Claim: A new advertisement endorsed by President Barack Obama that is airing on KLAS-TV Channel 8 has a narrator who states: "It's said that character is what we do when we think no one is looking. Mitt Romney thought no one was looking when he attacked 47 percent of Americans. His companies shipped jobs overseas. His plan cuts millionaires' taxes but raises yours. He'll voucherize Medicare and make catastrophic cuts to education. So remember what Romney said and what his plan would do."
Verdict: Partly true and partly misleading. Republican presidential nominee Romney ultimately apologized earlier this month on Sean Hannity's Fox News show for remarks at a secretly taped fundraiser about the 47 percent of Americans the candidate said will automatically vote for Democrat Obama. Romney was caught saying in part that these are people "who are dependent upon government, who believe that they are victims, who believe the government has a responsibility to care for them …"
The claim about shipping jobs overseas came from a Washington Post story in June on Bain Capital, the private equity firm Romney co-founded. The newspaper reported that Bain invested in companies that specialized in relocating jobs done by Americans to low-wage facilities in places such as China and India. But the same story also stated that "outsourcing has been a powerful economic force. It has often helped lower the prices that American consumers pay for products and created a global supply chain that has made U.S. companies more nimble and profitable." What the ad fails to mention is that many Americans eagerly buy brand name products such as those from Nike, Apple and Levi Strauss, that are made overseas. Many 401(k) retirement savings accounts found in American workplaces also invest in U.S. companies that do business overseas.
The oft-repeated claim from the Obama campaign that Romney's tax plan would favor only the wealthiest Americans comes from a study done earlier this year by the Tax Policy Center, a collaboration of the Brookings Institution and Urban Institute think tanks. But the authors of the study conceded that they couldn't score Romney's plan directly because he hadn't provided full details, such as how he planned to expand the tax base by reducing or eliminating certain tax loopholes or deductions. Romney is sticking to his claim that he will cut marginal income tax rates by 20 percent across the board, and eliminate taxes on interest, dividends and capital gains for taxpayers with adjusted gross income below $200,000.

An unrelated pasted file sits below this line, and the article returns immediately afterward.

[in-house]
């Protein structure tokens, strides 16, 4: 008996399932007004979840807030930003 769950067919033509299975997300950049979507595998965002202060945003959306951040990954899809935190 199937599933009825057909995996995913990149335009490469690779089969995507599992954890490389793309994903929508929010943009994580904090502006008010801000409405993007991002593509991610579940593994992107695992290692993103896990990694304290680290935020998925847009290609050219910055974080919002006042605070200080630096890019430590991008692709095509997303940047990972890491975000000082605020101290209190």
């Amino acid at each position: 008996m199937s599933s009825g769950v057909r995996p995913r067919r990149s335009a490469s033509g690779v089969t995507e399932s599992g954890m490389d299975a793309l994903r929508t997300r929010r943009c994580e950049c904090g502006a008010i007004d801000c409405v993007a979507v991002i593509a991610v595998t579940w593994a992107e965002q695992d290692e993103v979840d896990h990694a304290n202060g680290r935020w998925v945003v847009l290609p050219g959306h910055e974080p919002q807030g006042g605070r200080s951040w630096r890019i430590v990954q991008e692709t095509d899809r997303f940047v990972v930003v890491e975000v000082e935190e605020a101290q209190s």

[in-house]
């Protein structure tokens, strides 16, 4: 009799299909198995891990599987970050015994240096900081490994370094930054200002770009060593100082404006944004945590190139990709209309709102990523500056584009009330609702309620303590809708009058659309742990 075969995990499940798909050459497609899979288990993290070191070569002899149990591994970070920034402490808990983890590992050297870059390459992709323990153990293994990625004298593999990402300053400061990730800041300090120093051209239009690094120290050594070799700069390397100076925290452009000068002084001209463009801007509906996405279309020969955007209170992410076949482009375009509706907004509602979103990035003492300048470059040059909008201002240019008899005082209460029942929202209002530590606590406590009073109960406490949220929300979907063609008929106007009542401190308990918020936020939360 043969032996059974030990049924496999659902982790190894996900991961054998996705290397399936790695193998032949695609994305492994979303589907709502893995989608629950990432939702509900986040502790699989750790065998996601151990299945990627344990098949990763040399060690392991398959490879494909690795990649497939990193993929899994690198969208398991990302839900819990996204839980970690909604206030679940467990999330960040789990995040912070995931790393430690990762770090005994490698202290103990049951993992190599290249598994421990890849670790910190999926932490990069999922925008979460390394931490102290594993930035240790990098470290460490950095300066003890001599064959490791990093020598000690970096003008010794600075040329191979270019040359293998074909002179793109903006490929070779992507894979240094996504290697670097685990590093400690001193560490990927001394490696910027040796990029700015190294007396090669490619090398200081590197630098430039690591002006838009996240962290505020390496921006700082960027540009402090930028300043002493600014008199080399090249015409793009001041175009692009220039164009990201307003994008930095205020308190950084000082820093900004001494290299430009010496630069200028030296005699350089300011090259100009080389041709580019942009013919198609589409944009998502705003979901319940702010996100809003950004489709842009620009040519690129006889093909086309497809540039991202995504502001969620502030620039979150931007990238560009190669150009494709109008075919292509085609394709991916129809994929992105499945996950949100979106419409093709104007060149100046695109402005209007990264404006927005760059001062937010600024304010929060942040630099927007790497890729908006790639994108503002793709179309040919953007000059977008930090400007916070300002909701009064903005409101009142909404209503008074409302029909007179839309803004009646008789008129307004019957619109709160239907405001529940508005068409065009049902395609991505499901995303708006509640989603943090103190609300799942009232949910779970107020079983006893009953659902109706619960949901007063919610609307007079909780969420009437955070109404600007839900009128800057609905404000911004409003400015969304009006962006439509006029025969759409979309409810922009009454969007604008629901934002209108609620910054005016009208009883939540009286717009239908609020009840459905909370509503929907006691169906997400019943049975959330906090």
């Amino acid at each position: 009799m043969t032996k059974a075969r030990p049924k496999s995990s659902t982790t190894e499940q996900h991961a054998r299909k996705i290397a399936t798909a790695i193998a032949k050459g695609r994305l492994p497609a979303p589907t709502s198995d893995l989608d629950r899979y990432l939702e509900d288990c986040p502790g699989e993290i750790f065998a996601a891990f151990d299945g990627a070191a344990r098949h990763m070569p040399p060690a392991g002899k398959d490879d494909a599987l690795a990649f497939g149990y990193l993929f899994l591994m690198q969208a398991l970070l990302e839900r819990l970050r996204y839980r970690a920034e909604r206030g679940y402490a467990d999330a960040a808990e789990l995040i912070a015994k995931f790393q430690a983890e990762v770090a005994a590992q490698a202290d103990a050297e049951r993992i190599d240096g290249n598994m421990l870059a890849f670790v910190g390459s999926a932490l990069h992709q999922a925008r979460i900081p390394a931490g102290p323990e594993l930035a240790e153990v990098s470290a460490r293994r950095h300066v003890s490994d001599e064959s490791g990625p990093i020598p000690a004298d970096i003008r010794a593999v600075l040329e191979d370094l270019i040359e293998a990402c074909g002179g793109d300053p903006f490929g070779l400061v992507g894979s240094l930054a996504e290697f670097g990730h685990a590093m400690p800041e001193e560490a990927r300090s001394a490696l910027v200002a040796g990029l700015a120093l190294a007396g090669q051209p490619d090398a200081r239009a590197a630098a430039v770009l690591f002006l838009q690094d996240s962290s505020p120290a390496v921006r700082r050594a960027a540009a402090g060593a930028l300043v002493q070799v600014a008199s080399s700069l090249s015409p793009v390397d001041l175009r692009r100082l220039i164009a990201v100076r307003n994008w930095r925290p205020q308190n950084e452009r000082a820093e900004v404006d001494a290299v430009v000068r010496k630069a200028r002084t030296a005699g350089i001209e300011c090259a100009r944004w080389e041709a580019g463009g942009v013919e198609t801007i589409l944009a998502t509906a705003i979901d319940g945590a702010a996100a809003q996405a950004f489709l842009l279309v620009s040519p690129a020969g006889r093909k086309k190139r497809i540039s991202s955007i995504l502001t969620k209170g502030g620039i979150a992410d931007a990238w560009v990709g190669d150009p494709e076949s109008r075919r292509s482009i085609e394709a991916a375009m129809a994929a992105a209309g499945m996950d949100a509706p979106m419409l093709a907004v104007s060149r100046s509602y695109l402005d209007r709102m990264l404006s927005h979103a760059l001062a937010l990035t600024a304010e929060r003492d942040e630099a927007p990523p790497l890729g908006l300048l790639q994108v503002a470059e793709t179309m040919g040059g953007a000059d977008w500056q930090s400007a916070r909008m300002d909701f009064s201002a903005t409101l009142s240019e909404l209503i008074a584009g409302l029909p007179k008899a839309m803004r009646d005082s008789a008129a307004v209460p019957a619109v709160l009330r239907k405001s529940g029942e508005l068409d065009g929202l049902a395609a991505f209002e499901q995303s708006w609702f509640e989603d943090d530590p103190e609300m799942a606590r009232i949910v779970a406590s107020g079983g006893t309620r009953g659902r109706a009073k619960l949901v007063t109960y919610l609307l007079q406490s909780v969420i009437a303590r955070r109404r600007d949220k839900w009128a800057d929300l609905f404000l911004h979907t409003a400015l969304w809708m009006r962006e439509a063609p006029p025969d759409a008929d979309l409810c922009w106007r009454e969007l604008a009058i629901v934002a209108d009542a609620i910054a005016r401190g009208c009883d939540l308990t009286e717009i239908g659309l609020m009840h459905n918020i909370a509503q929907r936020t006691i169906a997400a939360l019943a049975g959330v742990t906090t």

As for the Medicare claim, Romney repeatedly has said that his plan doesn't affect current seniors or those nearing retirement. The ad can mislead viewers into believing that Romney's plan indeed affects current Medicare recipients.
The reference to "catastrophic cuts to education" is sourced to an Oct. 19 Denver Post editorial endorsement of Obama that actually didn't address education specifically. Instead, the newspaper wrote: "Romney's approach is one of tax cuts for all, drastic Medicare reform, increased defense spending, and what would be catastrophic cuts to other discretionary programs." The ad needs stronger sourcing on this claim because the education plan detailed on the Romney campaign website mentions nothing about deep cuts.
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